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An Ohio Billionaire Wants to Dive to the Titanic to Prove Submarines Are Safe. Sure, Why Not?

In the realm of deep-sea adventures, where billionaires seem to have a knack for daring (or is it reckless?) pursuits, Larry Connor, an Ohio real estate tycoon, has announced his latest escapade: plunging to the depths of the Titanic wreck in a shiny new submersible. Because, apparently, if you’ve got billions, the next logical step is to play Titanic tourist.

Connor, hailing from Dayton, has teamed up with Patrick Lahey, the co-founder of Triton Submarines, to prove that deep-sea exploration isn’t as perilous as it seems—despite some pretty compelling evidence to the contrary.

Their mission? To take a two-person submersible more than 12,400 feet down to the iconic shipwreck.

larry connor
By GemCityFlyer, CC BY-SA 4.0, Link

“I want to show people worldwide that while the ocean is extremely powerful, it can be wonderful and enjoyable and really kind of life-changing if you go about it the right way,” Connor told the Wall Street Journal. Ah yes, because nothing screams “wonderful and enjoyable” like hurtling towards the ocean floor in a pressurized metal tube.

Their sub of choice is the Triton 4000/2 Abyssal Explorer, a $20 million gadget that Connor swears can make the trip safely and repeatedly. Lahey’s been dreaming up this design for over a decade, and according to Connor, we finally have the tech to make it happen. “You couldn’t have built this sub five years ago,” Connor said.

Of course, because that’s exactly what the world needs right now: more billionaires testing the limits of “just because we can.”

triton submarine rendering
Rendering of the Triton 4000/2 Abyssal Explorer via Triton Subs

This grand plan follows the tragic implosion of the Titan submersible last June, which ended disastrously, killing all five onboard—including OceanGate CEO Stockton Rush. The Titan was headed to the Titanic site when it suffered a catastrophic failure, leading to a swift and deadly implosion. Yet, undeterred by this recent horror show, Connor’s on a mission to show that deep-sea dives can be as safe as a walk in the park.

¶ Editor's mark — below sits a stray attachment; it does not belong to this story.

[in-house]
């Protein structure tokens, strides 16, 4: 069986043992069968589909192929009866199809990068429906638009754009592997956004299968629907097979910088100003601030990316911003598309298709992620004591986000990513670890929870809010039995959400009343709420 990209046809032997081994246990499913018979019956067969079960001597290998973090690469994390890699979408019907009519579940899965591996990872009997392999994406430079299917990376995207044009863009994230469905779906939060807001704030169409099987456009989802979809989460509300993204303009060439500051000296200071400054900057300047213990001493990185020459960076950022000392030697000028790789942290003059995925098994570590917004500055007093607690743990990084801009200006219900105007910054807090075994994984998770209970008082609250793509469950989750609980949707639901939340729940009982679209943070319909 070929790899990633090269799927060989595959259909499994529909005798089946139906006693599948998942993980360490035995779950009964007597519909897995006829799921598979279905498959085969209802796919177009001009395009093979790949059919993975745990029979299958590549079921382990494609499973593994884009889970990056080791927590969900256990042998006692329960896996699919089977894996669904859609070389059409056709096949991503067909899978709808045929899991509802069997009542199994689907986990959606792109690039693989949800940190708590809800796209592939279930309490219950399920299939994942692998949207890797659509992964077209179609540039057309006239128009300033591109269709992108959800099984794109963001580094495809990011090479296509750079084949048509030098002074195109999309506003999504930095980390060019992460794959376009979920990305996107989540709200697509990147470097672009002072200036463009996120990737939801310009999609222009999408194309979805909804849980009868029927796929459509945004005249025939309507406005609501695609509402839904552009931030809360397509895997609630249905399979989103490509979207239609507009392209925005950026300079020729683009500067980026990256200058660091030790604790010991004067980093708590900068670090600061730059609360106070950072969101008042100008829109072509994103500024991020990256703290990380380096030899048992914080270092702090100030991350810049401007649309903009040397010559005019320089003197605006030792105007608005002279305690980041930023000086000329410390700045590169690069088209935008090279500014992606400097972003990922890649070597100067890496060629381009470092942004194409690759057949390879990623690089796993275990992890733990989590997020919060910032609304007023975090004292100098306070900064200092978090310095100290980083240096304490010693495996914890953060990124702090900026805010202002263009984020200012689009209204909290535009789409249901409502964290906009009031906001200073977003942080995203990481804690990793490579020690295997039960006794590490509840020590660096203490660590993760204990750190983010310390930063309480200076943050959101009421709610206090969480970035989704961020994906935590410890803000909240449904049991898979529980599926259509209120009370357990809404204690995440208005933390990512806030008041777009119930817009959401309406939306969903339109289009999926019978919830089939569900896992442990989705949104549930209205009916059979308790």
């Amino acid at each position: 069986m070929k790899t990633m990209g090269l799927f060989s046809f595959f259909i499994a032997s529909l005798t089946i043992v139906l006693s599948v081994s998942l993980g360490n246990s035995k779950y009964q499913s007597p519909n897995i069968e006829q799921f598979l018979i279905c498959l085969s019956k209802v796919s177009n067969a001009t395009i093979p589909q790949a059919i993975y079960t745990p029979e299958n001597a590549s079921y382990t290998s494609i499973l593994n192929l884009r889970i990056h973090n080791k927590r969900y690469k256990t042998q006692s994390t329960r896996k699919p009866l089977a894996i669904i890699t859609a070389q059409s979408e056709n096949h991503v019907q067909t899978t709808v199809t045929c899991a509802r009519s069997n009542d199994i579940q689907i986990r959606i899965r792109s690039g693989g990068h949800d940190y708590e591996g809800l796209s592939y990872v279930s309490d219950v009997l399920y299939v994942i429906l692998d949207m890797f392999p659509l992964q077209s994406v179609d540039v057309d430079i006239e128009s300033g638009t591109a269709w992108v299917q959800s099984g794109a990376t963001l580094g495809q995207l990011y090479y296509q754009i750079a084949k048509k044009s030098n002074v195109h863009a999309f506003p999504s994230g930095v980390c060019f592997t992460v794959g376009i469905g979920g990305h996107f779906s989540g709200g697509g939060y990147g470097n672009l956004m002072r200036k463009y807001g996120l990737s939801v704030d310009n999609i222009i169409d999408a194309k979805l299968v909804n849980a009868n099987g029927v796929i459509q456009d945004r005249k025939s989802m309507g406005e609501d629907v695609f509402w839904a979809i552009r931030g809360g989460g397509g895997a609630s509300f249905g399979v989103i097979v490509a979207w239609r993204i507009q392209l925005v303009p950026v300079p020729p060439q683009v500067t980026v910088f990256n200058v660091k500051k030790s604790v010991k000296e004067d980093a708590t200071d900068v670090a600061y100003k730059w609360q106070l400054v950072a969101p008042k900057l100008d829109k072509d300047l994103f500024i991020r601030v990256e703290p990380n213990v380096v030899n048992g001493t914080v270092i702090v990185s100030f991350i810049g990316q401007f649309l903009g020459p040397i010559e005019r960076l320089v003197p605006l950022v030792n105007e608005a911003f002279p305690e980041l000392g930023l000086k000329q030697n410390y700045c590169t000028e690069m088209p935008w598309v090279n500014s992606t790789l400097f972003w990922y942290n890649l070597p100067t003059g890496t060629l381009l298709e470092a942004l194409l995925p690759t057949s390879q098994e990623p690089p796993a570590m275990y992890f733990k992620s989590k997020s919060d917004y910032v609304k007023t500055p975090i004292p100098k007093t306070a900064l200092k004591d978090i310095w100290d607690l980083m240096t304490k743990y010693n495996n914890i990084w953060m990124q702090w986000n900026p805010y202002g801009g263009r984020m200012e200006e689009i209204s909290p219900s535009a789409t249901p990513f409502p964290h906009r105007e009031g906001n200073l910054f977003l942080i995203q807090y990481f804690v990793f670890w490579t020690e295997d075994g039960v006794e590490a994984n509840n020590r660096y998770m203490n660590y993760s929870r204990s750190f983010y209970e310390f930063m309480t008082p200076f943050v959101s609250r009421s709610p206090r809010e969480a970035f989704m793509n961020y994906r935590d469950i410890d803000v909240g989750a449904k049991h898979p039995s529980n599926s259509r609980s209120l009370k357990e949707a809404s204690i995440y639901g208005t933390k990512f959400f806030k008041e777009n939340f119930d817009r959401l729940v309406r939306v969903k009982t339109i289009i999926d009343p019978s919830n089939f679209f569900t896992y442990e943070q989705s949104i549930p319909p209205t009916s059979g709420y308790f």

A few days after the Titan disaster, Connor rang up Lahey with a big idea: build a better sub and show the world how it’s done. Lahey recalls Connor’s pitch vividly: “[He said], you know, what we need to do is build a sub that can dive to [Titanic-level depths] repeatedly and safely and demonstrate to the world that you guys can do that, and that Titan was a contraption.”

It’s not like the deep-sea exploration industry hasn’t had its share of critics.

Lahey himself has slammed OceanGate’s safety standards, calling Rush’s approach “quite predatory.” Industry experts and even a whistleblowing employee had raised red flags about the Titan’s safety—or lack thereof.

Notably, OceanGate didn’t bother getting their sub certified by reputable safety bodies like the American Bureau of Shipping. But why let a little thing like rigorous safety checks get in the way of a good adventure?

The Titan’s implosion was a grim reminder of the ocean’s unforgiving nature.

The victims included Stockton Rush, billionaire explorer Hamish Harding, French Titanic expert Paul-Henri Nargeolet, Pakistani businessman Shahzada Dawood, and his 19-year-old son, Sulaiman. The incident cast a dark shadow over the deep-sea exploration game, but evidently, it wasn’t enough to deter this adventurous billionaire duo.

Connor and Lahey’s upcoming voyage is shrouded in secrecy, with no firm date announced. But the message they’re pushing is clear: they want to show the world that, with the right vessel, you can safely explore the ocean’s depths.

Well, let’s hope their optimism isn’t misplaced.

In a world where billionaires often seem to be on a quest to outdo each other in the “because I can” department, it’s a bit of a nail-biter to watch them tackle something as perilous as deep-sea diving. But hey, if Connor’s journey ends up proving that submarines can safely navigate the Titanic’s watery grave, maybe we’ll all breathe a little easier. Or at least, roll our eyes a little less.